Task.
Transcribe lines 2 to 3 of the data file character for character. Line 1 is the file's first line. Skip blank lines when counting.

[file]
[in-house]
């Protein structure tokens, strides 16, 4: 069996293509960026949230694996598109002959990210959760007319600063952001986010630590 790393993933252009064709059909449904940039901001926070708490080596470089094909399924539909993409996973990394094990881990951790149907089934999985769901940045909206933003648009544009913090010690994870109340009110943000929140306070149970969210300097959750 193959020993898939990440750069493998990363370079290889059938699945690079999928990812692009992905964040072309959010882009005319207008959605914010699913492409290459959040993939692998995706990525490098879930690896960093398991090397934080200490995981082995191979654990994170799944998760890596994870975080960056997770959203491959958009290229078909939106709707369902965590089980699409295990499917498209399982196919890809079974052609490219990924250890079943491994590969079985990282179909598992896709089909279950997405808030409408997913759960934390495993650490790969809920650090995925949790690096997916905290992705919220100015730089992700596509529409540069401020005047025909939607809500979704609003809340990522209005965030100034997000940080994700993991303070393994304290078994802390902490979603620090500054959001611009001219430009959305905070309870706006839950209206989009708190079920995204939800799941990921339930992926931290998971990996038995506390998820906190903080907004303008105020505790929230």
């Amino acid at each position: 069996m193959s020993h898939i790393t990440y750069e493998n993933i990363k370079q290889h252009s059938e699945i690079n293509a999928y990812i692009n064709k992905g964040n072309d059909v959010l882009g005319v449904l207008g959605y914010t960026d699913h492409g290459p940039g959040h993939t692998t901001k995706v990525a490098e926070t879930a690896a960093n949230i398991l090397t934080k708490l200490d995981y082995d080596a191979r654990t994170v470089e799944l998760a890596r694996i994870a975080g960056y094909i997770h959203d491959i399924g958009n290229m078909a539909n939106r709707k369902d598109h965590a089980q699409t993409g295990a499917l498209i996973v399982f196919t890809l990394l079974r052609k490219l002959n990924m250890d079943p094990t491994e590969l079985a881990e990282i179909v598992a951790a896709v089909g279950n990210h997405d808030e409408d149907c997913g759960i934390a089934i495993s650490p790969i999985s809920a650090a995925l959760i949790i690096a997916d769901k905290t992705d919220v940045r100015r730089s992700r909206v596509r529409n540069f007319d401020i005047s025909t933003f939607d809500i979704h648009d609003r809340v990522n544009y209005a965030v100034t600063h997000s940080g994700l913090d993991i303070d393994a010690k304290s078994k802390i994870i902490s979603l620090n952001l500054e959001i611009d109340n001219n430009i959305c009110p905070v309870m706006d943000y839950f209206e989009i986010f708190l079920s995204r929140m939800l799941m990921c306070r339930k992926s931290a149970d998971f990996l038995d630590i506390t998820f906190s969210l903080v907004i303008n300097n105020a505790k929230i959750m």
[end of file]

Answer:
């Protein structure tokens, strides 16, 4: 069996293509960026949230694996598109002959990210959760007319600063952001986010630590 790393993933252009064709059909449904940039901001926070708490080596470089094909399924539909993409996973990394094990881990951790149907089934999985769901940045909206933003648009544009913090010690994870109340009110943000929140306070149970969210300097959750 193959020993898939990440750069493998990363370079290889059938699945690079999928990812692009992905964040072309959010882009005319207008959605914010699913492409290459959040993939692998995706990525490098879930690896960093398991090397934080200490995981082995191979654990994170799944998760890596994870975080960056997770959203491959958009290229078909939106709707369902965590089980699409295990499917498209399982196919890809079974052609490219990924250890079943491994590969079985990282179909598992896709089909279950997405808030409408997913759960934390495993650490790969809920650090995925949790690096997916905290992705919220100015730089992700596509529409540069401020005047025909939607809500979704609003809340990522209005965030100034997000940080994700993991303070393994304290078994802390902490979603620090500054959001611009001219430009959305905070309870706006839950209206989009708190079920995204939800799941990921339930992926931290998971990996038995506390998820906190903080907004303008105020505790929230």
């Amino acid at each position: 069996m193959s020993h898939i790393t990440y750069e493998n993933i990363k370079q290889h252009s059938e699945i690079n293509a999928y990812i692009n064709k992905g964040n072309d059909v959010l882009g005319v449904l207008g959605y914010t960026d699913h492409g290459p940039g959040h993939t692998t901001k995706v990525a490098e926070t879930a690896a960093n949230i398991l090397t934080k708490l200490d995981y082995d080596a191979r654990t994170v470089e799944l998760a890596r694996i994870a975080g960056y094909i997770h959203d491959i399924g958009n290229m078909a539909n939106r709707k369902d598109h965590a089980q699409t993409g295990a499917l498209i996973v399982f196919t890809l990394l079974r052609k490219l002959n990924m250890d079943p094990t491994e590969l079985a881990e990282i179909v598992a951790a896709v089909g279950n990210h997405d808030e409408d149907c997913g759960i934390a089934i495993s650490p790969i999985s809920a650090a995925l959760i949790i690096a997916d769901k905290t992705d919220v940045r100015r730089s992700r909206v596509r529409n540069f007319d401020i005047s025909t933003f939607d809500i979704h648009d609003r809340v990522n544009y209005a965030v100034t600063h997000s940080g994700l913090d993991i303070d393994a010690k304290s078994k802390i994870i902490s979603l620090n952001l500054e959001i611009d109340n001219n430009i959305c009110p905070v309870m706006d943000y839950f209206e989009i986010f708190l079920s995204r929140m939800l799941m990921c306070r339930k992926s931290a149970d998971f990996l038995d630590i506390t998820f906190s969210l903080v907004i303008n300097n105020a505790k929230i959750m």